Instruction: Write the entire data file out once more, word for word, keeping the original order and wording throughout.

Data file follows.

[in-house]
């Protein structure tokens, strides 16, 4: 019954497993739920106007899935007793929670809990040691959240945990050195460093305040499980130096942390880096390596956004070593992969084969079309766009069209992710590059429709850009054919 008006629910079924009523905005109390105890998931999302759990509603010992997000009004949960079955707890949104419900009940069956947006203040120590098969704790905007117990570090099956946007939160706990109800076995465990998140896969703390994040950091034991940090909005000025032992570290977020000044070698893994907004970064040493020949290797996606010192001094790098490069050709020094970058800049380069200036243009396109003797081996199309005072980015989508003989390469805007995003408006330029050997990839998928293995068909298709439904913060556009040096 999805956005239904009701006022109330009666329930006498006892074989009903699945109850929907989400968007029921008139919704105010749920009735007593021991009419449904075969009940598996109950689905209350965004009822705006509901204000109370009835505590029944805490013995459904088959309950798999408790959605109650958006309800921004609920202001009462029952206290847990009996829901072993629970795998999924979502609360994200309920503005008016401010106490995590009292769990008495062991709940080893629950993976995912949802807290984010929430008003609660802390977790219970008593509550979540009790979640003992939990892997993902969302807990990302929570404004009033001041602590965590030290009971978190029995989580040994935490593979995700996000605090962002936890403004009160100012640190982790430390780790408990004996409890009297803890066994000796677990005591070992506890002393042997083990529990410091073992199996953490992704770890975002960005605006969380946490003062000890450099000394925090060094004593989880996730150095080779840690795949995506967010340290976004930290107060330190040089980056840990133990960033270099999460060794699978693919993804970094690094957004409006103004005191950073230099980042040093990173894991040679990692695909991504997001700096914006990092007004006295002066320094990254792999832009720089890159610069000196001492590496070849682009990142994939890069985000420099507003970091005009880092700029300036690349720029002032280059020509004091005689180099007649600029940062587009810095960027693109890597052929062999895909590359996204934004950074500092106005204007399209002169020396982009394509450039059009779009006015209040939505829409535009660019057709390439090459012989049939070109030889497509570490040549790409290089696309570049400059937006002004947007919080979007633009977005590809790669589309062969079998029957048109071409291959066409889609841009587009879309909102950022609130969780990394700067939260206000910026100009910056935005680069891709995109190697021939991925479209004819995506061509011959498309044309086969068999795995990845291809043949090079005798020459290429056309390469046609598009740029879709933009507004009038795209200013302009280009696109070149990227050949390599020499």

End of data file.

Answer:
[in-house]
């Protein structure tokens, strides 16, 4: 019954497993739920106007899935007793929670809990040691959240945990050195460093305040499980130096942390880096390596956004070593992969084969079309766009069209992710590059429709850009054919 008006629910079924009523905005109390105890998931999302759990509603010992997000009004949960079955707890949104419900009940069956947006203040120590098969704790905007117990570090099956946007939160706990109800076995465990998140896969703390994040950091034991940090909005000025032992570290977020000044070698893994907004970064040493020949290797996606010192001094790098490069050709020094970058800049380069200036243009396109003797081996199309005072980015989508003989390469805007995003408006330029050997990839998928293995068909298709439904913060556009040096 999805956005239904009701006022109330009666329930006498006892074989009903699945109850929907989400968007029921008139919704105010749920009735007593021991009419449904075969009940598996109950689905209350965004009822705006509901204000109370009835505590029944805490013995459904088959309950798999408790959605109650958006309800921004609920202001009462029952206290847990009996829901072993629970795998999924979502609360994200309920503005008016401010106490995590009292769990008495062991709940080893629950993976995912949802807290984010929430008003609660802390977790219970008593509550979540009790979640003992939990892997993902969302807990990302929570404004009033001041602590965590030290009971978190029995989580040994935490593979995700996000605090962002936890403004009160100012640190982790430390780790408990004996409890009297803890066994000796677990005591070992506890002393042997083990529990410091073992199996953490992704770890975002960005605006969380946490003062000890450099000394925090060094004593989880996730150095080779840690795949995506967010340290976004930290107060330190040089980056840990133990960033270099999460060794699978693919993804970094690094957004409006103004005191950073230099980042040093990173894991040679990692695909991504997001700096914006990092007004006295002066320094990254792999832009720089890159610069000196001492590496070849682009990142994939890069985000420099507003970091005009880092700029300036690349720029002032280059020509004091005689180099007649600029940062587009810095960027693109890597052929062999895909590359996204934004950074500092106005204007399209002169020396982009394509450039059009779009006015209040939505829409535009660019057709390439090459012989049939070109030889497509570490040549790409290089696309570049400059937006002004947007919080979007633009977005590809790669589309062969079998029957048109071409291959066409889609841009587009879309909102950022609130969780990394700067939260206000910026100009910056935005680069891709995109190697021939991925479209004819995506061509011959498309044309086969068999795995990845291809043949090079005798020459290429056309390469046609598009740029879709933009507004009038795209200013302009280009696109070149990227050949390599020499």